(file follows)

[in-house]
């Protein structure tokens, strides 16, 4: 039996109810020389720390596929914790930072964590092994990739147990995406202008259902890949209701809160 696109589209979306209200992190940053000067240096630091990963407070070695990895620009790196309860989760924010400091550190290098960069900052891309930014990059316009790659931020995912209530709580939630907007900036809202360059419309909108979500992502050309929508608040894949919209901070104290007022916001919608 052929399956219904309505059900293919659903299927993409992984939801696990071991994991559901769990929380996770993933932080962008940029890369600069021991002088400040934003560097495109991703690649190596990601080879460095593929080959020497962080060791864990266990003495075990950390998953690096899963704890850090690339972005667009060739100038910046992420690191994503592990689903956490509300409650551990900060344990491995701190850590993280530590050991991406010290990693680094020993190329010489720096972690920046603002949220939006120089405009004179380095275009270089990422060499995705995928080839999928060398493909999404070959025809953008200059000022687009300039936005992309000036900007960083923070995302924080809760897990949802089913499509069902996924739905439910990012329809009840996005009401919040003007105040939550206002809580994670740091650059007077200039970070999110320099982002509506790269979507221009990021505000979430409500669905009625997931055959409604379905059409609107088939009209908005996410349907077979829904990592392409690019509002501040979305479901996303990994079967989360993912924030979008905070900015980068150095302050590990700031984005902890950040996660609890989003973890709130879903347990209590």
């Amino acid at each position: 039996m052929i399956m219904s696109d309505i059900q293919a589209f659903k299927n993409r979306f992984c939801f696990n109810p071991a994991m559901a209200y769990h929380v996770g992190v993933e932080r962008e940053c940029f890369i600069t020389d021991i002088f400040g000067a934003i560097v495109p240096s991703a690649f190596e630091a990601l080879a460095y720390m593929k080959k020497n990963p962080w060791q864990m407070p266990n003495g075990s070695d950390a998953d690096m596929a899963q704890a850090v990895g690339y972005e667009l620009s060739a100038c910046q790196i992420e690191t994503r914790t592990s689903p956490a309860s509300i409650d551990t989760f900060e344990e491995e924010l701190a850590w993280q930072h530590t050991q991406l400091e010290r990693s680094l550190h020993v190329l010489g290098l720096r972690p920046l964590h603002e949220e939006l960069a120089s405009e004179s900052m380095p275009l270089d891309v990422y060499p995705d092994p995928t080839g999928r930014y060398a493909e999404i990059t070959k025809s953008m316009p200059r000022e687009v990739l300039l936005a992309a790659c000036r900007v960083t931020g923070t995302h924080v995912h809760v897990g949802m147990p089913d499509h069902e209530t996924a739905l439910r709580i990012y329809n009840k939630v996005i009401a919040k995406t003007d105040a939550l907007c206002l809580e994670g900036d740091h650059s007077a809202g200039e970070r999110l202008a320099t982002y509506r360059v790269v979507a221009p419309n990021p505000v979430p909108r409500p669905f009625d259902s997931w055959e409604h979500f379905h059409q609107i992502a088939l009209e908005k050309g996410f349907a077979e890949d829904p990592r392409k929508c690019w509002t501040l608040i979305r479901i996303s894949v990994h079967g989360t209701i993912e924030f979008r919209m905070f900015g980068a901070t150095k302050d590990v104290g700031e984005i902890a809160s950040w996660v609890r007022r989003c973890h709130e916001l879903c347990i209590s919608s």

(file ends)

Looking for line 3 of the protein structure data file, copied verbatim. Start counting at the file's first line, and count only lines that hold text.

């Amino acid at each position: 039996m052929i399956m219904s696109d309505i059900q293919a589209f659903k299927n993409r979306f992984c939801f696990n109810p071991a994991m559901a209200y769990h929380v996770g992190v993933e932080r962008e940053c940029f890369i600069t020389d021991i002088f400040g000067a934003i560097v495109p240096s991703a690649f190596e630091a990601l080879a460095y720390m593929k080959k020497n990963p962080w060791q864990m407070p266990n003495g075990s070695d950390a998953d690096m596929a899963q704890a850090v990895g690339y972005e667009l620009s060739a100038c910046q790196i992420e690191t994503r914790t592990s689903p956490a309860s509300i409650d551990t989760f900060e344990e491995e924010l701190a850590w993280q930072h530590t050991q991406l400091e010290r990693s680094l550190h020993v190329l010489g290098l720096r972690p920046l964590h603002e949220e939006l960069a120089s405009e004179s900052m380095p275009l270089d891309v990422y060499p995705d092994p995928t080839g999928r930014y060398a493909e999404i990059t070959k025809s953008m316009p200059r000022e687009v990739l300039l936005a992309a790659c000036r900007v960083t931020g923070t995302h924080v995912h809760v897990g949802m147990p089913d499509h069902e209530t996924a739905l439910r709580i990012y329809n009840k939630v996005i009401a919040k995406t003007d105040a939550l907007c206002l809580e994670g900036d740091h650059s007077a809202g200039e970070r999110l202008a320099t982002y509506r360059v790269v979507a221009p419309n990021p505000v979430p909108r409500p669905f009625d259902s997931w055959e409604h979500f379905h059409q609107i992502a088939l009209e908005k050309g996410f349907a077979e890949d829904p990592r392409k929508c690019w509002t501040l608040i979305r479901i996303s894949v990994h079967g989360t209701i993912e924030f979008r919209m905070f900015g980068a901070t150095k302050d590990v104290g700031e984005i902890a809160s950040w996660v609890r007022r989003c973890h709130e916001l879903c347990i209590s919608s």